• Play to the hits. Pack foods you know they’ll eat so that they get enough energy throughout their day.

  • Include a variety. Try to include lots of colors in their snacks. This is the best way to ensure they are getting the nutrients they need.

  • Don’t send junk. If you do allow your toddler to have juice, chocolate milk, sweets, or candy, keep those at home.

Extra Clothes

The hope is that your child is exposed to lots of developmentally appropriate play and encouraged to explore both inside and outside. This means, they may get messy! They may get dirty outside, wet from a water pouring station, sticky from mud, or colorful from paint.

While it may seem like a chore to do some extra laundry, messy play is one of the best ways for your child to learn and develop social and cognitive skills. It also means they’ll need some extra clothes on hand!

Your daycare may let you leave extra clothes in the facility, but some may want you to pack them in their bag each day/week. If you can leave extra clothes at daycare, be sure to restock every few months. Not only do kids grow out of them quickly, but they need to be seasonally appropriate.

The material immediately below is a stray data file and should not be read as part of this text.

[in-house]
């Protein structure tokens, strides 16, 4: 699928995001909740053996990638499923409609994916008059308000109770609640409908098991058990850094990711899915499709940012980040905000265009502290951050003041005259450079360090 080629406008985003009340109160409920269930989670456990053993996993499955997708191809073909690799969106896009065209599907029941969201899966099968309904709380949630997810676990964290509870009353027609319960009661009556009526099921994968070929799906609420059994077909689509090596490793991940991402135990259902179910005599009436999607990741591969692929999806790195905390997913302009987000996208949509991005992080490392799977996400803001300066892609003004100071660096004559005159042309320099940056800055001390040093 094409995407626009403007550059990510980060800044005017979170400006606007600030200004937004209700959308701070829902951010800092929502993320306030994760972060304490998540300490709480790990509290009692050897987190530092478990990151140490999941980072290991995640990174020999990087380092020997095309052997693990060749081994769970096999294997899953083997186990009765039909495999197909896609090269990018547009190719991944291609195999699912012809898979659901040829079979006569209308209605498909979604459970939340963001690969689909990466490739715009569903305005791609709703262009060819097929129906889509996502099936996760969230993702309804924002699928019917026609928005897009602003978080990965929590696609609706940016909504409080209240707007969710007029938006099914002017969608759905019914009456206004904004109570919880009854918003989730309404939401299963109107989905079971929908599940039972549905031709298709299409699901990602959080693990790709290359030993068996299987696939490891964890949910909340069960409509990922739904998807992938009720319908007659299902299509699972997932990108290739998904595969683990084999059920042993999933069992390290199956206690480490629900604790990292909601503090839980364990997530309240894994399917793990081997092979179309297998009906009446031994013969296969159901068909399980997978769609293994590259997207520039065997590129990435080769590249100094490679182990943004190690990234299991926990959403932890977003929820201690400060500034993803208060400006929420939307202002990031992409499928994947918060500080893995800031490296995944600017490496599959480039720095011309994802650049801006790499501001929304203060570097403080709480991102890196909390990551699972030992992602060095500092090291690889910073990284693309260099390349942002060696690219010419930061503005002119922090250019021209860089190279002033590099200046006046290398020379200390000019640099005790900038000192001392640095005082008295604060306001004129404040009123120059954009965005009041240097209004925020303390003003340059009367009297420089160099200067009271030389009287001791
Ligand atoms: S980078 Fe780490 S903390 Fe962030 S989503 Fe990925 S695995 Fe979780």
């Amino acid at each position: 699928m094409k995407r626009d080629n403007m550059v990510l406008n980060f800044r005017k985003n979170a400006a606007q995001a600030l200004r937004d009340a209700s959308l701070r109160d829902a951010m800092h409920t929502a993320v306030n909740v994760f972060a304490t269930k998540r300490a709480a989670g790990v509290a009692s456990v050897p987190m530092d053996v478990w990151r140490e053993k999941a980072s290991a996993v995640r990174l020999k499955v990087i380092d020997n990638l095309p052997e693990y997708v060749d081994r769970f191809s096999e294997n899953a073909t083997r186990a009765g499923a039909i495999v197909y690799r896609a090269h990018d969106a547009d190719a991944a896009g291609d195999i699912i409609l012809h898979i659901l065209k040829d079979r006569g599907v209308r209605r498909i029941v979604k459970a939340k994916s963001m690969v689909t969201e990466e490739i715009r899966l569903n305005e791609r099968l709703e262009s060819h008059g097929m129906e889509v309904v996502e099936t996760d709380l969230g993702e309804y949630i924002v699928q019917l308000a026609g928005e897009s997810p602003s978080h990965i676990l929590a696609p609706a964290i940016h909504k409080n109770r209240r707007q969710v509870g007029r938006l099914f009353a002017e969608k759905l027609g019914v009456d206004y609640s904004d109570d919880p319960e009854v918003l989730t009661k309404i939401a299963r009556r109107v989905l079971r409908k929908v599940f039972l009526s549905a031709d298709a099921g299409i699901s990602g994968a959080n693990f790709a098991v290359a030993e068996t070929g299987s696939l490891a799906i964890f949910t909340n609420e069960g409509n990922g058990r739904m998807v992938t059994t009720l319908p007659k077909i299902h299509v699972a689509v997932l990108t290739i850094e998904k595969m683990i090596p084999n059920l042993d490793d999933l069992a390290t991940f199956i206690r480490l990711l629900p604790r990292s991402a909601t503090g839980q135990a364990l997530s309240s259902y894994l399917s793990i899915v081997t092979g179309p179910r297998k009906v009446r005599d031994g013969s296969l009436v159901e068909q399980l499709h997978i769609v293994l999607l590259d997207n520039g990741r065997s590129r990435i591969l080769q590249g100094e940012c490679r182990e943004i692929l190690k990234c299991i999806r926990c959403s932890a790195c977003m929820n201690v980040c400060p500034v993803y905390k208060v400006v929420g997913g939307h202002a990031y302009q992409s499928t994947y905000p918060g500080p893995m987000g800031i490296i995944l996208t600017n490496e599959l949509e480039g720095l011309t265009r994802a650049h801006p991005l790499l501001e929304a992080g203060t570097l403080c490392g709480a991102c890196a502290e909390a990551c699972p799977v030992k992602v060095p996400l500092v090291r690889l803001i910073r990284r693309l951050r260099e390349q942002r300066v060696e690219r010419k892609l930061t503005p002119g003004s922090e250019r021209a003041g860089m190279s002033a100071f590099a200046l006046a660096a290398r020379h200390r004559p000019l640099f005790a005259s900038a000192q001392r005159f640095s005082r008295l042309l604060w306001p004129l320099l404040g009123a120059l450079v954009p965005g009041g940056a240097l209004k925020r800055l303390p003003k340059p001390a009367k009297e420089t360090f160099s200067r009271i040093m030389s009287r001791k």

Some daycares will have some loner clothes for emergency scenarios. But it’s not their responsibility to provide this for your child on a regular basis.

Medications

If your child needs any medication, whether for a chronic illness or just a cold, you need to communicate this clearly with your daycare.


Send enough medicine each day. Be sure to include the following:

  • Send medicine in the amounts that your child will need to take if possible. This eliminates any confusion.

  • Include dispensers, enough for them to have a clean one for each dose if possible.

  • Label everything! Make sure your child’s name is on the medicine, dispensers, and any bags or containers that you send.

  • Include a clearly written sheet with dosage information, time of day, and numbers to call in case of any issues or emergency.

Label everything! It bears repeating. Without your child’s name on the medicine, there is a greater chance of mix-ups.


Some daycares may have you bring certain types of medications to have on hand. These include pain or fever reducers, teething ointment, creams or lotion for sensitive skin.

Miscellaneous Items

If your child is at daycare full time, they’ll need some specifics to get them through each week, depending on the season.

  • Sunscreen is an essential item for warm weather.

  • Seasonally appropriate gear is needed to make sure they’re comfortable. Rain pants, snow boots, a sun hat, even sunglasses might be necessary for some kids. Check to see what activities your child will be involved in to make sure they come prepared.

  • Milk is an optional item to send. It depends on your child’s preferences and your daycare policies. Some toddlers still take a bottle or sippy cup of milk. If this is true provide milk for your child as they need it.